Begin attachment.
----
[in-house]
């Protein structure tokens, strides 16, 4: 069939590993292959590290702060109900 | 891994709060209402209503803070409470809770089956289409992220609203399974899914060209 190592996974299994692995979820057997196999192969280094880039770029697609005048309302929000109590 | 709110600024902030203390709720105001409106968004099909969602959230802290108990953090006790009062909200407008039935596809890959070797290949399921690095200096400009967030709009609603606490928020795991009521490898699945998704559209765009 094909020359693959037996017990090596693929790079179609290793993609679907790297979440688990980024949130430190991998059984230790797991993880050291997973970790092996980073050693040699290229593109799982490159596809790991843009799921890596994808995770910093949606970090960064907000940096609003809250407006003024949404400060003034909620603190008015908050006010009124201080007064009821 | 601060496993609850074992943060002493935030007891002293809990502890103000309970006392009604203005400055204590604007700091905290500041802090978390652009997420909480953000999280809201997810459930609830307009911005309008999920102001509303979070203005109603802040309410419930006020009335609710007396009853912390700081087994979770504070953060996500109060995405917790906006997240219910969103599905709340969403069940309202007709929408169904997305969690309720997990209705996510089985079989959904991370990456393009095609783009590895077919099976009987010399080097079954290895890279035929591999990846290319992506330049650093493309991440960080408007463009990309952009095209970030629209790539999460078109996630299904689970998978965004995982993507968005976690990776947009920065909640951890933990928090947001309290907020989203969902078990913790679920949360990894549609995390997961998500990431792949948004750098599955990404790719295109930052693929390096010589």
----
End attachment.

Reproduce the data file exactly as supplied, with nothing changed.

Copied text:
[in-house]
């Protein structure tokens, strides 16, 4: 069939590993292959590290702060109900 | 891994709060209402209503803070409470809770089956289409992220609203399974899914060209 190592996974299994692995979820057997196999192969280094880039770029697609005048309302929000109590 | 709110600024902030203390709720105001409106968004099909969602959230802290108990953090006790009062909200407008039935596809890959070797290949399921690095200096400009967030709009609603606490928020795991009521490898699945998704559209765009 094909020359693959037996017990090596693929790079179609290793993609679907790297979440688990980024949130430190991998059984230790797991993880050291997973970790092996980073050693040699290229593109799982490159596809790991843009799921890596994808995770910093949606970090960064907000940096609003809250407006003024949404400060003034909620603190008015908050006010009124201080007064009821 | 601060496993609850074992943060002493935030007891002293809990502890103000309970006392009604203005400055204590604007700091905290500041802090978390652009997420909480953000999280809201997810459930609830307009911005309008999920102001509303979070203005109603802040309410419930006020009335609710007396009853912390700081087994979770504070953060996500109060995405917790906006997240219910969103599905709340969403069940309202007709929408169904997305969690309720997990209705996510089985079989959904991370990456393009095609783009590895077919099976009987010399080097079954290895890279035929591999990846290319992506330049650093493309991440960080408007463009990309952009095209970030629209790539999460078109996630299904689970998978965004995982993507968005976690990776947009920065909640951890933990928090947001309290907020989203969902078990913790679920949360990894549609995390997961998500990431792949948004750098599955990404790719295109930052693929390096010589």